https://www.commonwealthfund.org/publications/2019/apr/considering-single-payer-proposals-lessons-from-abroad

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ABSTRACT

  • Issue: When discussing universal health insurance coverage in the United States, policymakers often draw a contrast between the U.S. and high-income nations that have achieved universal coverage. Some will refer to these countries having “single payer” systems, often implying they are all alike. Yet such a label can be misleading, as considerable differences exist among universal health care systems.
  • Goal: To compare universal coverage systems across three areas: distribution of responsibilities and resources between levels of government; breadth of benefits covered and extent of cost-sharing in public insurance; and role of private insurance.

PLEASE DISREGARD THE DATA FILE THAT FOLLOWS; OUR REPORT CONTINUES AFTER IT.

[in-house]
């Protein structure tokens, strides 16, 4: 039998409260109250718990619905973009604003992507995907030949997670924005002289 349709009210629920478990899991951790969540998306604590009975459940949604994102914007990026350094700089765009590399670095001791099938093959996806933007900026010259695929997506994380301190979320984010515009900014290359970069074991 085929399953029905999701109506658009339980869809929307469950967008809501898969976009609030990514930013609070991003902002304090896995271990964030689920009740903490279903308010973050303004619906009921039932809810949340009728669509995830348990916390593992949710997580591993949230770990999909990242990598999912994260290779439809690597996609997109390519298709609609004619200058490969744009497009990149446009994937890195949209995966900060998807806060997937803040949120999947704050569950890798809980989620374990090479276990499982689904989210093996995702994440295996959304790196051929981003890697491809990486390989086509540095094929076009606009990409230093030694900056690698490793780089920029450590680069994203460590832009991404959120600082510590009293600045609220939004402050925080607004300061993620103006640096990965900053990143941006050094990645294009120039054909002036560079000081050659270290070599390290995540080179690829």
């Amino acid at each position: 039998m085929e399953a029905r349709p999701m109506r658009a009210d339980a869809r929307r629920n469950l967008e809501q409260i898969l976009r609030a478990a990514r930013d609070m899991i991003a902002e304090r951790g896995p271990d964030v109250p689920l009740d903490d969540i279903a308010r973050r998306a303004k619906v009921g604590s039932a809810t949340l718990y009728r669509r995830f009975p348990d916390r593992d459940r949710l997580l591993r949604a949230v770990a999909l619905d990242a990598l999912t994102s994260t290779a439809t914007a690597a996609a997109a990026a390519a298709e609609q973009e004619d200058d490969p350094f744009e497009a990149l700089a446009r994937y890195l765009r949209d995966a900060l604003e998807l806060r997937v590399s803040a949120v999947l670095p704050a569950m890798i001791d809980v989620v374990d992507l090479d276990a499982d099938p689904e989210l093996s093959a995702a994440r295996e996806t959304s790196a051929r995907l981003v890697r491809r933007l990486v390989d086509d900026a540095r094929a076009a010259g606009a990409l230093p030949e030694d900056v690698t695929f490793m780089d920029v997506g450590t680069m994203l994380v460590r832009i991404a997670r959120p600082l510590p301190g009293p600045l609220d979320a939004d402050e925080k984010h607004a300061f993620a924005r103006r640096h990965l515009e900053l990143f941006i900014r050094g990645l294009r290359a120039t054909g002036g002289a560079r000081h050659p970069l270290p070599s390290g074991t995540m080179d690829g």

• Methods: Data from the Organisation for Economic Co-operation and Development, the Commonwealth Fund, and other sources are used to compare 12 high-income countries.
  • Key Findings and Conclusion: Countries differ in the extent to which financial and regulatory control over the system rests with the national government or is devolved to regional or local government. They also differ in scope of benefits and degree of cost-sharing required at the point of service. Finally, while virtually all systems incorporate private insurance, its importance varies considerably from country to country. A more nuanced understanding of the variations in other countries’ systems could provide U.S. policymakers with more options for moving forward.

Background